Peer Review Process
The Journal of Internal Displacement is a peer-review Journal as such submissions are double-blinded and subject to an internal and external review process. The peer-review process ensures that articles submitted represent the best scholarship currently available. When an article is submitted to the JID, the Editor-in-Chief sends it out to a minimum of 2 other scholars in the same field (the author's peers) to get their opinion on the quality of the scholarship, its relevance to the field, its appropriateness for the journal, and whether its critical analysis in rigorous enough to warrant acceptance for publication). Based on peer-reviewers' recommendation the paper is either: 1) accepted; 2) accepted with conditions; or 3) rejected. After all pre-publication conditions have been met; submissions are forwarded to the editorial board for final comments, recommendation and approval based on evidences gathered.
JID reviews all manuscripts anonymously as such we request that authors remove all identifying information (including your name, affiliation, and acknowledgments) from the manuscript, file name and footnotes. Editors endeavor to remove all identification of authors before circulating the manuscript.
The review process is strictly confidential and should be treated as such by reviewers. Because the author may have chosen to exclude some people from this process, no one directly involve with the manuscript, including colleagues or other experts in the field, should be consulted by the reviewer unless such consultations have first been discussed with the professional editor.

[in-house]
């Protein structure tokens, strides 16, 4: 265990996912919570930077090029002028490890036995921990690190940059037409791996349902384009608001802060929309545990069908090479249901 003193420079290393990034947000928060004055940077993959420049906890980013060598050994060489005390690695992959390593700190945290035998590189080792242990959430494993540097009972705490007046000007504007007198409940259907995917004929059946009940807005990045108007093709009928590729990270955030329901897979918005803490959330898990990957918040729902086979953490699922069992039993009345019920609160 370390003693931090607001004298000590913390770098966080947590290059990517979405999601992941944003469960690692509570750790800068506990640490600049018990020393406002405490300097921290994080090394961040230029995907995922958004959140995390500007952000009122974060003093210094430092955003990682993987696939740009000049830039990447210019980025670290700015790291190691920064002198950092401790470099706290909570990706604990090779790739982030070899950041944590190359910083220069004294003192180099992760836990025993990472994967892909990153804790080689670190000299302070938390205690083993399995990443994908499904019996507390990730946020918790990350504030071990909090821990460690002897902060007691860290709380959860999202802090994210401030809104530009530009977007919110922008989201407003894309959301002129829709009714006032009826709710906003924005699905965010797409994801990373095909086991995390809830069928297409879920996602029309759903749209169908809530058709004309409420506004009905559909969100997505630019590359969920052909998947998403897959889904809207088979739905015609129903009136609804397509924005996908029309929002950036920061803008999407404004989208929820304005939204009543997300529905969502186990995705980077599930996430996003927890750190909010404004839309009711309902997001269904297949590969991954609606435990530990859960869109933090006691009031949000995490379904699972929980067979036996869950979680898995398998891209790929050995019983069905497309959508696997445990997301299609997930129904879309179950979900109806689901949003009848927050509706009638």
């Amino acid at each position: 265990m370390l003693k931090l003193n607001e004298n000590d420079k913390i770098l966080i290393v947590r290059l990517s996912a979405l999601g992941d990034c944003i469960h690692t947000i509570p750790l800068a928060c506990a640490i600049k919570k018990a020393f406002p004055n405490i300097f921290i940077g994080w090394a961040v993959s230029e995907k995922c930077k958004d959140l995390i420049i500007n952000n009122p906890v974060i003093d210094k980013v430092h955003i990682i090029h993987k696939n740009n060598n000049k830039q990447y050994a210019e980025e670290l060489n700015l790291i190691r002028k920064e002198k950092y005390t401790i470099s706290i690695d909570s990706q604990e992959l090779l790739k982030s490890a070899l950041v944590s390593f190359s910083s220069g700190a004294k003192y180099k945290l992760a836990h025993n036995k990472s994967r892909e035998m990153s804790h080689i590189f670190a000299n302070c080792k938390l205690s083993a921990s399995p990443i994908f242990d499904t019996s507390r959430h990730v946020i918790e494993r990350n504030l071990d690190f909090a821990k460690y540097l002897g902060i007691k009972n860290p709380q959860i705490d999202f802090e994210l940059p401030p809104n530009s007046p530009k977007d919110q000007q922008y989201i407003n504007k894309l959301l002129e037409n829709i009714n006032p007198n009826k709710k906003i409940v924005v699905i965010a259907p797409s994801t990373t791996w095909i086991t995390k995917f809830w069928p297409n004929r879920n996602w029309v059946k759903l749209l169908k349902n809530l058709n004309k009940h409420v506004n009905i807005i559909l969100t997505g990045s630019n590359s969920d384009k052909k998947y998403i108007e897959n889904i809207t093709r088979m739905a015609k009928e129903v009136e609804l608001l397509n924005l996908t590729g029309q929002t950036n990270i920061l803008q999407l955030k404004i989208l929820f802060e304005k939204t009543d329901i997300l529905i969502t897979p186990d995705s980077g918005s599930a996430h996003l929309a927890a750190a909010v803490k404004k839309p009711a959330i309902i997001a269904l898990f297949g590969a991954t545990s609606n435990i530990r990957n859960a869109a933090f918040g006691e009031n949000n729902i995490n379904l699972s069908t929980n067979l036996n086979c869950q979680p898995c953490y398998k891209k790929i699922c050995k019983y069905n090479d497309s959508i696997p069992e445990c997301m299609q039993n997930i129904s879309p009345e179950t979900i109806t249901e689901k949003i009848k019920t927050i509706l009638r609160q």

Privacy and Copyright
The names and email addresses entered in this journal site will be used exclusively for the stated purposes of this Journal and will not be made available for any other purpose or to any other party.
Authors who publish with JID agree to the following terms:
- Authors retain copyright and grant the Journal the right of first publication with the work six (6) weeks after publication. Simultaneously licensed under a Creative Commons Attribution Licence allows others to share the work with an acknowledgment of the work’s authorship and initial publication in this journal. For more details, download the JID Open Access License.
- Authors are able to enter into separate, additional contractual arrangements for the non-exclusive distribution of the journal’s published version of the work (e.g., post it to an institutional repository or publish it in a book), with an acknowledgment of its initial publication in this journal.